HPC: does it stand for high-performance computing, or is it high-powered? Or high-productivity? And does it really matter? Well, even for the non-pedants out there, there is a story in that mysterious 'P', says Andrew Jones, vice president of HPC at the Numerical Algorithms Group.
Originally the P in HPC stood for 'performance' and, to professionals in the field HPC will always mean 'high-performance computing' — also known as supercomputing.
As one of those professionals, and as a slight pedant, it always irritated me when people took the P to mean 'power', as in 'high-powered computing'. "It's performance, not power..." I would mutter through gritted teeth.
Power is electricity, not speed; and electricity is just a bill and some logistics in the background. But over the past few years, that misnomer has become painfully accurate: electrical power has become as important as performance in HPC.
Of course, the P still stands for 'performance', but power is now one of the deciding factors in planning, deploying and operating HPC services.
Another P, 'productivity', has also emerged over the past year or two. Some people have tried to mutate HPC to stand for 'high-productivity computing', to emphasise that it is not only the raw compute performance at your disposal that counts but, more importantly, how well you are able to make use of that performance for your business objectives. In other words: how productive is it?
While I stand firm on 'P equals performance', I support the focus on productivity. Indeed, I have held forth on the topic on a number of occasions over the past few years.
The term 'high-productivity computing' tries to recognise that performance matters across the whole ecosystem of HPC, not just the hardware and software deployed.
For example, how usable is the HPC service for the end users? How efficient, in terms of human time, is the process of developing and verifying software for the system? How does the performance achieved — measured in business output, not a mere metric such as teraflops — compare with the cost in capital, human effort and electricity? Is there effective support for any pre- and post-processing of data — for example, visualisation? What about computational efficiency — are the applications using the processor, memory and interconnect optimally, or can the software be tuned to run faster on the hardware? And so on.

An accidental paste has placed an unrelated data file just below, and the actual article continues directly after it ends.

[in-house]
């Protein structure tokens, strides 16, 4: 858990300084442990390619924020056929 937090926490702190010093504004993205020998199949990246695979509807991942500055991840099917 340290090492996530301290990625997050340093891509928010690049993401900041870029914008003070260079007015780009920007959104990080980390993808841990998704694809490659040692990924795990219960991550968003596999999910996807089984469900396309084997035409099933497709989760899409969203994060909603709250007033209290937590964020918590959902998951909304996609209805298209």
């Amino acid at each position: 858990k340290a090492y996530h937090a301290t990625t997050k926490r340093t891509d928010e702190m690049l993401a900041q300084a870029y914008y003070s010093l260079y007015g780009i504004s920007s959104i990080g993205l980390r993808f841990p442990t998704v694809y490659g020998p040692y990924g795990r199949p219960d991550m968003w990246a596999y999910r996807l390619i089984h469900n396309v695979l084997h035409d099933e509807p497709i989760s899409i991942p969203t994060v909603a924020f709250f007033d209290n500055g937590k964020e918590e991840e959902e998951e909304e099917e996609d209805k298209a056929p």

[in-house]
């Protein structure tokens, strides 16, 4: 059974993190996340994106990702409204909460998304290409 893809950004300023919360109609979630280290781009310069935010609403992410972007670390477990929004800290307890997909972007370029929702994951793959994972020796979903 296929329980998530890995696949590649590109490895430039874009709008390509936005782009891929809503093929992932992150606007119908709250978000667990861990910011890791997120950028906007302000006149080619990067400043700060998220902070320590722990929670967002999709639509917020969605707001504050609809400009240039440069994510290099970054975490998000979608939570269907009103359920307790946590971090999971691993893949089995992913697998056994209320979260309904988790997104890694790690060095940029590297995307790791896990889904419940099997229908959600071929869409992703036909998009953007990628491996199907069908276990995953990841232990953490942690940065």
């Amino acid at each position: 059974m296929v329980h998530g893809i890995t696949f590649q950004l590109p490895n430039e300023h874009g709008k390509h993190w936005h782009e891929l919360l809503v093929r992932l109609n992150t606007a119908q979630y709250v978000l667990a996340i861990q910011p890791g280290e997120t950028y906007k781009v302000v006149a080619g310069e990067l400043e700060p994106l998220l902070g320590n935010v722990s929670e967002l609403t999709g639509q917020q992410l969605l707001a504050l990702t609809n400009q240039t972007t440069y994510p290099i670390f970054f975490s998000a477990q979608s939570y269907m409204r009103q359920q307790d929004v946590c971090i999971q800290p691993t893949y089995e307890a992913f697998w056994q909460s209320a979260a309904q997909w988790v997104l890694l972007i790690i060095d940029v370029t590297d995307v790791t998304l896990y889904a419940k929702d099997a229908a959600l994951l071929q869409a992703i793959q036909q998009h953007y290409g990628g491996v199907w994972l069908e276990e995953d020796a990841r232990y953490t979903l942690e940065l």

It's all too easy to focus HPC budgets on the hardware and, increasingly, the electricity. That's understandable. The hardware is something that buyers and their bosses can clearly see has been obtained with the money; you can kick it, although I wouldn't recommend it.
We have also enjoyed many years during which buying updated hardware every year or so delivered increased application performance and even measurably enhanced productivity.
Looking to the future
Of course, it should now be obvious that this free lunch of easy performance increases is over, as the industry looks to deliver more cores, more parallelism and more diverse processing capabilities, rather than higher clock rates.
Investing in other aspects of productivity — such as people, processes and software — may seem less concrete and provides nothing kickable, but in reality the business case may be even easier.
Applications tend to live much longer than any hardware, so the return on investment from a major software development continues to deliver over many years, not just the typical three-year lifetime of a hardware deployment.
Innovations in algorithms have delivered as many orders-of-magnitude increases in performance for some applications as has the Moore's Law hardware race over the past few decades.
As Moore's Law throws a new twist at us — twice as much parallelism every 18 months, instead of doubling clock rates — the need for investment in software, to be sure of future performance from the new direction of computing hardware, is stronger than ever.
So productivity is the goal, but productivity needs performance to deliver.
As vice president of HPC at the Numerical Algorithms Group, Andrew Jones leads the company's HPC services and consulting business, providing expertise in parallel, scalable and robust software development. Jones is well known in the supercomputing community. He is a former head of HPC at the University of Manchester and has more than 10 years' experience in HPC as an end user.